OpinionMiddle East

Trump’s ‘deal of the century’

If the U.S. peace plan does nothing else, it serves as a reminder that victimhood and Palestinian rejectionism will only thwart the prospect of peace, not bring it any closer.

U.S. President Donald Trump listens as Israeli Prime Minister Benjamin Netanyahu delivers remarks on the details of the Trump administration’s Mideast peace plan in the East Room of the White House on Jan. 28, 2020. Official White House Photo by Shealah Craighead.
U.S. President Donald Trump listens as Israeli Prime Minister Benjamin Netanyahu delivers remarks on the details of the Trump administration’s Mideast peace plan in the East Room of the White House on Jan. 28, 2020. Official White House Photo by Shealah Craighead.
Noah Blaff
Noah Blaff

The Trump administration invited Israeli Prime Minister Benjamin Netanyahu and political rival Benny Gantz on Jan. 28 to Washington, D.C., to release details about the long-awaited Trump peace plan.

The 180-page plan was declared dead on arrival by most pundits and papers, as its authors had not consulted the Palestinian Authority, which subsequently severed diplomatic ties with both the United States and Israel. The deal, however, was merely a symptom of a broader problem: an uncooperative diplomatic partner.

The plan, which diverges greatly from its predecessors, makes concessions on both sides but drastically favors Israel relative to past proposals.

The Camp David Summit in 2000 marked an opportunity for a Democratic administration to broker peace between Israel and the Palestinians. President Bill Clinton met with Israeli Prime Minister Ehud Barak and P.A. head Yasser Arafat. Prior to negotiations, Israel had offered withdrawal from 66 percent of the West Bank, which the P.A. rejected.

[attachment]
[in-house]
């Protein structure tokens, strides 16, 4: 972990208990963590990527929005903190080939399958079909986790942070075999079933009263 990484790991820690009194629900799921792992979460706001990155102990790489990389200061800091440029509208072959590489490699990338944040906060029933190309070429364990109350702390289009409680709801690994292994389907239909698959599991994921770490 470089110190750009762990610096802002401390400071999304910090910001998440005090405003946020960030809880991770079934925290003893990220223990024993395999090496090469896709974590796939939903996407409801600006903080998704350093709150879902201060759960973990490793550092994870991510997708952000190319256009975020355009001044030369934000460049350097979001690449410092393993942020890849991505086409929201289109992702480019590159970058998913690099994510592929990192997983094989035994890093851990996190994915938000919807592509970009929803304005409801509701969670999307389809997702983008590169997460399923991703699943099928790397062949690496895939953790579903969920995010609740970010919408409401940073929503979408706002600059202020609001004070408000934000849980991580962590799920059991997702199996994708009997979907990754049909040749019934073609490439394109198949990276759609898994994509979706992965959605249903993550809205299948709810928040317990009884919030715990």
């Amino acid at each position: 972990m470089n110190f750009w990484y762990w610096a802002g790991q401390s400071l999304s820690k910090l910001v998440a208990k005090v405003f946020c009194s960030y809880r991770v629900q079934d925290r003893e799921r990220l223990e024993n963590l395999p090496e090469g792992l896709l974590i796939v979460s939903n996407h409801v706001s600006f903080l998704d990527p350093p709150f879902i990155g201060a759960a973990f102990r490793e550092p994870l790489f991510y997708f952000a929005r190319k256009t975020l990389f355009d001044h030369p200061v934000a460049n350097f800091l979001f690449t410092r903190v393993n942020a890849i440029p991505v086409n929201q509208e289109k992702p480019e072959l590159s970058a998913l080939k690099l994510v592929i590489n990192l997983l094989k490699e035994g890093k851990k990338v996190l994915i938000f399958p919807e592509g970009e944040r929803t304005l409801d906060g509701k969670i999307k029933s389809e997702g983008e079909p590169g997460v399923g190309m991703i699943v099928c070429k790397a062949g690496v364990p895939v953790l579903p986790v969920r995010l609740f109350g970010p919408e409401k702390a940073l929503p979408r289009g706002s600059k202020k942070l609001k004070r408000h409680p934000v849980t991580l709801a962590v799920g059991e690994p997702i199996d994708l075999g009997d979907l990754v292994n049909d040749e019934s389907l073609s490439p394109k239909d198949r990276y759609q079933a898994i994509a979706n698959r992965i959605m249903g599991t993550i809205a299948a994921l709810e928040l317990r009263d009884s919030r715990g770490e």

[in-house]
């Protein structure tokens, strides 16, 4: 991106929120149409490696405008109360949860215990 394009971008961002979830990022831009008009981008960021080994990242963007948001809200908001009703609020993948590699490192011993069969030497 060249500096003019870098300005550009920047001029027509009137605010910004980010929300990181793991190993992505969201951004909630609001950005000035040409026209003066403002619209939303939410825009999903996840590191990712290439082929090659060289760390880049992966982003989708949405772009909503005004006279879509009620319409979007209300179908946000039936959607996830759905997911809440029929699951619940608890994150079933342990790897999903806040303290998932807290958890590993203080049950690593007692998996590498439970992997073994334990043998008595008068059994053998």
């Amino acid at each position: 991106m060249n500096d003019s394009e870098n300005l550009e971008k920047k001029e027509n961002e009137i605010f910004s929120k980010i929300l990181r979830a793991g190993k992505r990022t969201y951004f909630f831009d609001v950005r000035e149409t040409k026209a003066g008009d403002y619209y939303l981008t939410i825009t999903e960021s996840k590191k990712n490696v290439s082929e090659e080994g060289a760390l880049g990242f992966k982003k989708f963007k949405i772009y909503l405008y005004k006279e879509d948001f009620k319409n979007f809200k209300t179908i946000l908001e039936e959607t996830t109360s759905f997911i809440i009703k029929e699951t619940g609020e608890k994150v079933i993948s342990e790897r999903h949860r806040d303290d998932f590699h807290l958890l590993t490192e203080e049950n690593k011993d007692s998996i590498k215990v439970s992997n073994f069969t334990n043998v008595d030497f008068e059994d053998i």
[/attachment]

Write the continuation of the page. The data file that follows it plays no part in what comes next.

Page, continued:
After walking away from the negotiation table, they were offered 91 percent of the West Bank at Camp David. Arafat rejected the offer.

“I killed myself to give the Palestinians a state,” Clinton later remarked. “I had a deal they turned down that would have given them all of Gaza, 96 to 97 percent of the West Bank, compensating land in Israel, you name it.”

The P.A. leaders are smarter than most give them credit for, claiming absolute victimhood and acknowledging no responsibility. They know how to play the game very well. They walk away from negotiation after negotiation and get better offers time and time again. Israeli Prime Minister Yitzhak Rabin (who was assassinated by right-wing extremists for offering Palestinian leadership too many concessions) famously said that nothing is agreed upon until everything is agreed on.

The P.A. plays a game of incrementalism, pocketing gains from one round of negotiations, leaving, and resuming the next round from those concessions as a starting point. They perfected the “salami tactic,” slicing off and pocketing concessions until Israel has no wiggle room left and the word negotiation has completely lost its meaning.

From December 2006 to September 2008, Israeli Prime Minister Ehud Olmert met with P.A. leader Mahmoud Abbas 36 times. In an attempt at peace, Olmert offered a deal that was scorned by the Israeli right.

The proposal included Israeli withdrawal from 93 percent of the West Bank, with Israeli ceding a 5.5 percent land swap for a future Palestinian state in the Negev, adjacent to the Gaza Strip. Abbas rejected the deal, stating, “The Palestinian side will only accept a Palestinian state with territorial continuity, with holy Jerusalem as its capital, without settlements, and on the June 4, 1967 boundaries.”